The Green Revolution is one of the great scientific success stories of the 20th century. The development of high-yield, disease-resistant varieties of wheat and rice by agronomist Norman Borlaug and others beginning in the 1940s dramatically increased food production worldwide and saved hundreds of millions of lives.

But Borlaug's approach didn't work everywhere. Low crop yields in developing nations remain a primary cause of world hunger. And with a constantly rising global population, food security is now a 21st-century problem. It's time, plant nutritionist Jonathan Lynch argues, for a second Green Revolution.

If the first revolution was so successful, why do we need a different approach? Why not just more of the same?

The first Green Revolution was based on soil inputs -- fertilizers and irrigation. It comes out of the explosion of input use after the Second World War. By the 1960s, population experts were predicting a global food crisis, and the question was "How can we improve production?"

The answer was very straightforward. Put on fertilizer. Borlaug and others developed dwarf plants that don't fall over from the weight of higher yields. You put fertilizer on them and irrigate and yields go way up. This technology saved hundreds of millions of people from starvation -- it's been a huge, huge thing. But it really hasn't reached many of the poorest nations, like those in Africa. In these places, intensifying inputs is not a viable option.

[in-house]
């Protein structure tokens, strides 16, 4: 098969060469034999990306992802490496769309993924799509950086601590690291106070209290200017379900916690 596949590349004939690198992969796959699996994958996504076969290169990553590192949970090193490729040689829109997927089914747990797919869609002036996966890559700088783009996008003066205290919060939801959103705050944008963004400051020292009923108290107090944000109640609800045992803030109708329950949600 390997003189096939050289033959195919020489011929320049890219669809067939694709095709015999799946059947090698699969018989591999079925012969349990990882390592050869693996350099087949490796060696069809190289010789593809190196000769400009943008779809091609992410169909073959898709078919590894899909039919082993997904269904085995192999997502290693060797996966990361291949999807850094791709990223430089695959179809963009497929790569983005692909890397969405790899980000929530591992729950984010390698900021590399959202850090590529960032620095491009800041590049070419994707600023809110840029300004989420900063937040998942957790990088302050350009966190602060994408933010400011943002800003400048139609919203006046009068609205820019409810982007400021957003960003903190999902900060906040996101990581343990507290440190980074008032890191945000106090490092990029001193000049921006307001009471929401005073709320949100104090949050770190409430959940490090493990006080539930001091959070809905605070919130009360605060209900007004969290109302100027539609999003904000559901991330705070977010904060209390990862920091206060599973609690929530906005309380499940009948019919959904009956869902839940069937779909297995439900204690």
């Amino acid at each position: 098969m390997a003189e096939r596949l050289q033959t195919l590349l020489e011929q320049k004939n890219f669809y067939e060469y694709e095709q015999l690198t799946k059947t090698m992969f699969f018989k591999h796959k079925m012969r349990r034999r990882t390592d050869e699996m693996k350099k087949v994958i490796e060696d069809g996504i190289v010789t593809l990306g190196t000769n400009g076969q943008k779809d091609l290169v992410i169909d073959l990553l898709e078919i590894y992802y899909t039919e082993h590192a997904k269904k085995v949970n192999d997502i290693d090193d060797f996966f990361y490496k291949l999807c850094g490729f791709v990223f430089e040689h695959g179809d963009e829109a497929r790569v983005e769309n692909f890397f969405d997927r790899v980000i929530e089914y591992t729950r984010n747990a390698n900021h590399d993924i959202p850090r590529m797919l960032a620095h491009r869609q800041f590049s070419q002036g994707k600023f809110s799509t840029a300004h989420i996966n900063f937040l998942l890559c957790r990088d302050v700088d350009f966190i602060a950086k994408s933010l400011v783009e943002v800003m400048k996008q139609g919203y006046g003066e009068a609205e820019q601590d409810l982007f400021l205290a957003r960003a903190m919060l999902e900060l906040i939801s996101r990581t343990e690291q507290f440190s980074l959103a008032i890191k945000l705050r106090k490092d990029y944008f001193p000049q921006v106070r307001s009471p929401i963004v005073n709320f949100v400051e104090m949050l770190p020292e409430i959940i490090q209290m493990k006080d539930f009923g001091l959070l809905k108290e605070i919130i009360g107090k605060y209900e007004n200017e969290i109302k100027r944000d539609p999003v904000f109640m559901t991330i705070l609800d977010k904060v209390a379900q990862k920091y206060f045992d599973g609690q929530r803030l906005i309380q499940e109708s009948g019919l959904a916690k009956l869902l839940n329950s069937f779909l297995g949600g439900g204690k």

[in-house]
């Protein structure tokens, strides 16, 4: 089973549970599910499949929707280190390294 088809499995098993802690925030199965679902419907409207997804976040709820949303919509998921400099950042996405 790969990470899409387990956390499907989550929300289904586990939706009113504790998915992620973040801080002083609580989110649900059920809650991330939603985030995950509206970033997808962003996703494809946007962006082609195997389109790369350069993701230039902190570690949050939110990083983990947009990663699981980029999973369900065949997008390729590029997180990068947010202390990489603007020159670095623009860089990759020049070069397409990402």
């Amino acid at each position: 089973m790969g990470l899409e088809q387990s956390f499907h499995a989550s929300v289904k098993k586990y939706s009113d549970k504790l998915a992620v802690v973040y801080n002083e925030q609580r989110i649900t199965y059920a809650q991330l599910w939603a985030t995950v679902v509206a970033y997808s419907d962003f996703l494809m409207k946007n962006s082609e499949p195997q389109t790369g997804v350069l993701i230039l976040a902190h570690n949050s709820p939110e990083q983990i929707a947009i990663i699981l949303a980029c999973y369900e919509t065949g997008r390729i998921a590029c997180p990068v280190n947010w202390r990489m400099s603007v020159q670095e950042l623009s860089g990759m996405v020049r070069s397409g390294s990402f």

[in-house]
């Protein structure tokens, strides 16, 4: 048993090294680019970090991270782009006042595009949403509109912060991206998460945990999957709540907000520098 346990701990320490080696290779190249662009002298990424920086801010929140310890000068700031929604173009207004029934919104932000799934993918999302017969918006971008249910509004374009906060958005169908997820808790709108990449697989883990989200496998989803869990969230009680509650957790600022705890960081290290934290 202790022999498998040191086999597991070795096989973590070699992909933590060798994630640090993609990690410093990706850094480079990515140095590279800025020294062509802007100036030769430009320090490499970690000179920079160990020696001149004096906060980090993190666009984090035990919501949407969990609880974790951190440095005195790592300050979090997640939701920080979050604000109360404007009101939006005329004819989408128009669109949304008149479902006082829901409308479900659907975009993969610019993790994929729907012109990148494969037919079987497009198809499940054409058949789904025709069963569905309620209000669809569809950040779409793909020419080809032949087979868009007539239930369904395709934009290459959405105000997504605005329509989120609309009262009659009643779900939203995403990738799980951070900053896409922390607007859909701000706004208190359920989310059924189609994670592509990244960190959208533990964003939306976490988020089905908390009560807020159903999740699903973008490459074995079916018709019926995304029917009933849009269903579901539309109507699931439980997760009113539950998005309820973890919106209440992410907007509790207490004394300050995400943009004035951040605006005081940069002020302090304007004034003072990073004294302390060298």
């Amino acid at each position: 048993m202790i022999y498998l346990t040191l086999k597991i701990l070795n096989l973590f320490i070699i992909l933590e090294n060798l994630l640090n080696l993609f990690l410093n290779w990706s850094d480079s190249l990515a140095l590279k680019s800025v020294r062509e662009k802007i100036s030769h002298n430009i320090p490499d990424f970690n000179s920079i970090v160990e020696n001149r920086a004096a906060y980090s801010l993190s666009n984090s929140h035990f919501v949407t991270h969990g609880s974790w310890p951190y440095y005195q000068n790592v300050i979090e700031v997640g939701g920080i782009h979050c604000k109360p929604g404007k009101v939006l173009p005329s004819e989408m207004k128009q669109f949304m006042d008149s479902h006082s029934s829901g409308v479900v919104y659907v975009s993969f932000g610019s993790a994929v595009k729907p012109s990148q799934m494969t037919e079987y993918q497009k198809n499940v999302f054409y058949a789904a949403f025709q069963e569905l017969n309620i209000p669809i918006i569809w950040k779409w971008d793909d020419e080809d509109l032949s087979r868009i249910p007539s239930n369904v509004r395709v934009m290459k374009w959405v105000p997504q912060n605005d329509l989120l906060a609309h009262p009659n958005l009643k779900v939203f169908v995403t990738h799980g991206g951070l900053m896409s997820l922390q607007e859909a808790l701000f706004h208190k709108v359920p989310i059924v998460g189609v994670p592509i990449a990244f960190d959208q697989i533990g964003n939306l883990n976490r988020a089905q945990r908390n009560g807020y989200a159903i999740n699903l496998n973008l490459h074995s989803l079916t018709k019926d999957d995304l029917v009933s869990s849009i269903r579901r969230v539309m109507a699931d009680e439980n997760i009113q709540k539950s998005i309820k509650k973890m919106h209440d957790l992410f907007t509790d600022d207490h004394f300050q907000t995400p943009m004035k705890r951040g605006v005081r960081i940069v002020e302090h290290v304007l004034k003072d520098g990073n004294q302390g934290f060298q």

Simply as a matter of cost?

The soil is very poor. And they can't afford fertilizers. It's not just Africa, either. If you look at a map of phosphorus in soils across the world, you'll see that most of the world is deficient. And the global supply is running out -- we can't make more. What we need, instead of plants that respond well to fertilizers, are plants that can do well in low-input, low-fertility environments.

Plants that don't need nutrients?

All plants need nutrients. What we're dealing with, really, is acquisition efficiency. Getting those nutrients out of the soil better.

This is not just an issue for the developing world, by the way. Sixty percent of the nitrogen fertilizer applied to corn in the U.S. is never taken up by the plant. It goes into the water, the air, causes pollution. If we could go from wasting 60 percent of that nitrogen fertilizer to wasting 50 percent -- just a 10 percent improvement -- that would save something like $250 million a year. Not to mention the environmental benefit.